On Wednesday, as his Black Sea warships provoked an international crisis by besieging the Ukrainian navy in the Kerch Strait, as his fighter jets prepared to end a ceasefire and resume a bombing campaign in northwest Syria intended to secure Bashar al-Assad’s hold on power, and as the scope of his financial and political relationship with Donald Trump was about to be revealed in a guilty-plea confession signed by the U.S. President’s lawyer, Vladimir Putin was asked by a group of reporters on what he planned to do when his current term of office ends in 2024, at which point he will have ruled Russia for nearly a quarter century.
“What’s the hurry?” the Russian President asked with a Cheshire-cat smile. “I’m not planning to go anywhere for now.”
That might well be his political manifesto. Mr. Putin’s continuing control over Russia’s 144 million people is all but guaranteed – but that absolute power, as we saw vividly this week, is secured through an ever-evolving range of actions designed to sow chaos and instability around the world.
The challenge, for the rest of the world, is to resist the military and political damage caused by Mr. Putin’s outbursts without responding in a way that further secures his hold on power. That balance might be impossible to achieve.
I don’t believe Mr. Putin is a master strategist who, with his latest assault on Ukraine, is unfurling the latest step in some grand plan for world domination, or at least for Russian domination. His actions tend to be spasmodic and improvised, short-term tactical moves engineered as responses to, or deflections from, what he perceives as threats to his standing.
But there is a consistent pattern to Mr. Putin’s actions – a cyclical pattern. And we have just reached another trough in that cycle.
The last trough was in 2012, when things were not good in Russia. The ruble was weak, and consumer prices were rising fast, with the consumer price index increasing by 6.1 per cent that year. U.S. sanctions were beginning to bite and there was a widespread belief that both the 2011 parliamentary elections and Mr. Putin’s 2012 re-election had been rigged.
Middle-class Russians took to the streets in numbers not seen since the fall of the Soviet Union. From the end of 2011 until well into 2013, Mr. Putin’s hold on power seemed to have become fragile, with his approval ratings plummeting to all-time lows (that is, to 60 per cent), and his domestic opposition suddenly sounding hopeful, despite years of harassment and intimidation.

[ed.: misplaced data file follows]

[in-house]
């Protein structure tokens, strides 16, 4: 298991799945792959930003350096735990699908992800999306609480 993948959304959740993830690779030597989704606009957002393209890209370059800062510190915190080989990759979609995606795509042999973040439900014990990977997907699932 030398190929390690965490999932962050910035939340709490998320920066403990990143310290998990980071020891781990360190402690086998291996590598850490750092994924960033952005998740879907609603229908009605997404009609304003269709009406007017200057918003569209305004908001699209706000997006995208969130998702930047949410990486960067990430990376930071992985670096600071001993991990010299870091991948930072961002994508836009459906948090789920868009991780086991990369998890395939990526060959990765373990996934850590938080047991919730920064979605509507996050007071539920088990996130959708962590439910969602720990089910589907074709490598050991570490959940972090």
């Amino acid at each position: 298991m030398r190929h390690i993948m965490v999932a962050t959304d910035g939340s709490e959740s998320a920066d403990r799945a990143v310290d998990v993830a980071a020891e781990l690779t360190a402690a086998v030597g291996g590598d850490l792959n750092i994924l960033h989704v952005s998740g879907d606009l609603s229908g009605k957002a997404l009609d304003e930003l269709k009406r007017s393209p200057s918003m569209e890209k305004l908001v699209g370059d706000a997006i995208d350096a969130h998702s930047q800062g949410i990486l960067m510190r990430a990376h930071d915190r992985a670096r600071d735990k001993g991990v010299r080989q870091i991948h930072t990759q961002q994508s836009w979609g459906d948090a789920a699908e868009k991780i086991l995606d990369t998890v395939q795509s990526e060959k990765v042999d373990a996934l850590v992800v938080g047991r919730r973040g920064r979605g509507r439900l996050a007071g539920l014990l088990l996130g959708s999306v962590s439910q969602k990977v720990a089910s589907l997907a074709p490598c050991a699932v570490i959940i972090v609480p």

And then Mr. Putin escaped that trough by invading Crimea and eastern Ukraine. The effect on his political standing was immediate, sending his approval ratings into the 80s and all but silencing his opposition. The angrier the world’s reaction, the more Mr. Putin’s nationalist message resonated, and the more he was able to export that message to the political figures he inspired and financed in Hungary, Germany, France, Britain, the Netherlands and the United States. Putinism, both at home and abroad, seemed to have reached a historic peak in 2016.
Now he has hit another trough. Oil prices are low, and Russia’s economy remains heavily dependent on resource extraction, as Putinism has not been good for innovation or diversification. The international sanctions that resulted from the 2014 Ukraine invasions are having a significant effect on the economy and the ruble, as interest rates and anxiety rises. Facing a fiscal crunch, Mr. Putin raised the retirement age by five years, provoking big protests this summer. A big part of Mr. Putin’s domestic popularity is found in the fairly generous terms he offers government employees, pensioners, soldiers and other loyal constituencies; when those payoffs become unaffordable, he faces angry reactions.
Mr. Putin’s approval ratings have once again fallen to the low 60s. And every time that has happened, violence has erupted on his country’s frontier.
It’s probably unwise to view his latest assault on Ukraine – a military attack that has violated international laws and left eastern Ukraine landlocked and endangered – as purely a “wag-the-dog” scenario, a political plot intended to deflect domestic unhappiness with foreign adventure. Mr. Putin does not play chess; he prefers judo and hockey, in which one seizes sudden opportunities and openings to momentarily weaken the other side and maintain the upper hand.
His attacks on Ukraine have not been good for him in the long run. Russia is weak and isolated. Yet Mr. Putin has enough allies and like-minded leaders abroad to make him seem part of some grand drama in which his ultra-nationalist demagoguery is heroic rather than pathetic. That is now his only source of political fuel. A strong and principled response may give him the short-term rebound he seeks – but patient application of democratic principles remains the only way to stop Putinism in the long run.